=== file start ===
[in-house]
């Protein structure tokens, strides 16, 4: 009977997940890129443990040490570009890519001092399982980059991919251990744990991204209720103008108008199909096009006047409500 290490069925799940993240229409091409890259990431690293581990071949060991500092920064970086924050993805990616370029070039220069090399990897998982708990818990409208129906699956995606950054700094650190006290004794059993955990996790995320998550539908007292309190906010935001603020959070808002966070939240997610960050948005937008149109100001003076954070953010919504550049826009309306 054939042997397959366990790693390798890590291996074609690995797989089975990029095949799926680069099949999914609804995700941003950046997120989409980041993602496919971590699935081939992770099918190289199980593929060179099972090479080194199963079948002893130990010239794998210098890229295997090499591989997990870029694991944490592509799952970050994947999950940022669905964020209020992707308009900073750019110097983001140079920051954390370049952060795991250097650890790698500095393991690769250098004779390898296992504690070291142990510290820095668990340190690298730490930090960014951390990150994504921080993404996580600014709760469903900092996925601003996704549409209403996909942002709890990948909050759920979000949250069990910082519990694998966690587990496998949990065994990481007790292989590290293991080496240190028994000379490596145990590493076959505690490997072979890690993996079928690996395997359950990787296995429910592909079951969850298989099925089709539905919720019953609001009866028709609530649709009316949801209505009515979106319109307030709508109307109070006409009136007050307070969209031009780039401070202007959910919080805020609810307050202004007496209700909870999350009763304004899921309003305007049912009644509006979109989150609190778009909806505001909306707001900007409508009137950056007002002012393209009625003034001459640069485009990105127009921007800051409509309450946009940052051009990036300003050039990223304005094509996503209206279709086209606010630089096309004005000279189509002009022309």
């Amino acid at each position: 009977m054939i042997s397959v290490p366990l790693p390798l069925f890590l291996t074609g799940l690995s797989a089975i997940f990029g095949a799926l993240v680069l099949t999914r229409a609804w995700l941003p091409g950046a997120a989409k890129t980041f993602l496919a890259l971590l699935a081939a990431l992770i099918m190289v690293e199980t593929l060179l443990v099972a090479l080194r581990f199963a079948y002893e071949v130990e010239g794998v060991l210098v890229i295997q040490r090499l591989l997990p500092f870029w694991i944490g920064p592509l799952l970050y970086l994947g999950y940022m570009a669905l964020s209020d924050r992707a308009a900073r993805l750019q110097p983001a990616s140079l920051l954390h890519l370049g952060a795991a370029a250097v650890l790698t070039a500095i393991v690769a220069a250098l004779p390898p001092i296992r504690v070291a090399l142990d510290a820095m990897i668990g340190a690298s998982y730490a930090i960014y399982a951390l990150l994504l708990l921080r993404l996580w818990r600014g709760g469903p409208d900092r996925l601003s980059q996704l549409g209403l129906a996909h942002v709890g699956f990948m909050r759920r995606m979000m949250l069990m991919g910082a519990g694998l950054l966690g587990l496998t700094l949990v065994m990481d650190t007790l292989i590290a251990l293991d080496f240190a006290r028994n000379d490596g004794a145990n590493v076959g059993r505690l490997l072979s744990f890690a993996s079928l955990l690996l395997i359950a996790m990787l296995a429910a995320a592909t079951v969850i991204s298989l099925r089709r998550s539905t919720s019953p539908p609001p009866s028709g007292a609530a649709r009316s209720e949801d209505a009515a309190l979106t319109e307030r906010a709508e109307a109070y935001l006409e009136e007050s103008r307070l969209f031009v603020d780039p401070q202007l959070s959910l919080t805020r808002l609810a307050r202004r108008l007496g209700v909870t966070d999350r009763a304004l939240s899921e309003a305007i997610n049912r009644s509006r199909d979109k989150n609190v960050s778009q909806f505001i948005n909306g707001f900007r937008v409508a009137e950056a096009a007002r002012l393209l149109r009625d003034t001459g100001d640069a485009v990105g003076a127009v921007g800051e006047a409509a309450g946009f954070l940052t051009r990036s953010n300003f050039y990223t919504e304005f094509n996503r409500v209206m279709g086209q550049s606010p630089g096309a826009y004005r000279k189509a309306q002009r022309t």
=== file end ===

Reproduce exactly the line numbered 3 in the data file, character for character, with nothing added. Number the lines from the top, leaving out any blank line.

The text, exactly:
């Amino acid at each position: 009977m054939i042997s397959v290490p366990l790693p390798l069925f890590l291996t074609g799940l690995s797989a089975i997940f990029g095949a799926l993240v680069l099949t999914r229409a609804w995700l941003p091409g950046a997120a989409k890129t980041f993602l496919a890259l971590l699935a081939a990431l992770i099918m190289v690293e199980t593929l060179l443990v099972a090479l080194r581990f199963a079948y002893e071949v130990e010239g794998v060991l210098v890229i295997q040490r090499l591989l997990p500092f870029w694991i944490g920064p592509l799952l970050y970086l994947g999950y940022m570009a669905l964020s209020d924050r992707a308009a900073r993805l750019q110097p983001a990616s140079l920051l954390h890519l370049g952060a795991a370029a250097v650890l790698t070039a500095i393991v690769a220069a250098l004779p390898p001092i296992r504690v070291a090399l142990d510290a820095m990897i668990g340190a690298s998982y730490a930090i960014y399982a951390l990150l994504l708990l921080r993404l996580w818990r600014g709760g469903p409208d900092r996925l601003s980059q996704l549409g209403l129906a996909h942002v709890g699956f990948m909050r759920r995606m979000m949250l069990m991919g910082a519990g694998l950054l966690g587990l496998t700094l949990v065994m990481d650190t007790l292989i590290a251990l293991d080496f240190a006290r028994n000379d490596g004794a145990n590493v076959g059993r505690l490997l072979s744990f890690a993996s079928l955990l690996l395997i359950a996790m990787l296995a429910a995320a592909t079951v969850i991204s298989l099925r089709r998550s539905t919720s019953p539908p609001p009866s028709g007292a609530a649709r009316s209720e949801d209505a009515a309190l979106t319109e307030r906010a709508e109307a109070y935001l006409e009136e007050s103008r307070l969209f031009v603020d780039p401070q202007l959070s959910l919080t805020r808002l609810a307050r202004r108008l007496g209700v909870t966070d999350r009763a304004l939240s899921e309003a305007i997610n049912r009644s509006r199909d979109k989150n609190v960050s778009q909806f505001i948005n909306g707001f900007r937008v409508a009137e950056a096009a007002r002012l393209l149109r009625d003034t001459g100001d640069a485009v990105g003076a127009v921007g800051e006047a409509a309450g946009f954070l940052t051009r990036s953010n300003f050039y990223t919504e304005f094509n996503r409500v209206m279709g086209q550049s606010p630089g096309a826009y004005r000279k189509a309306q002009r022309t």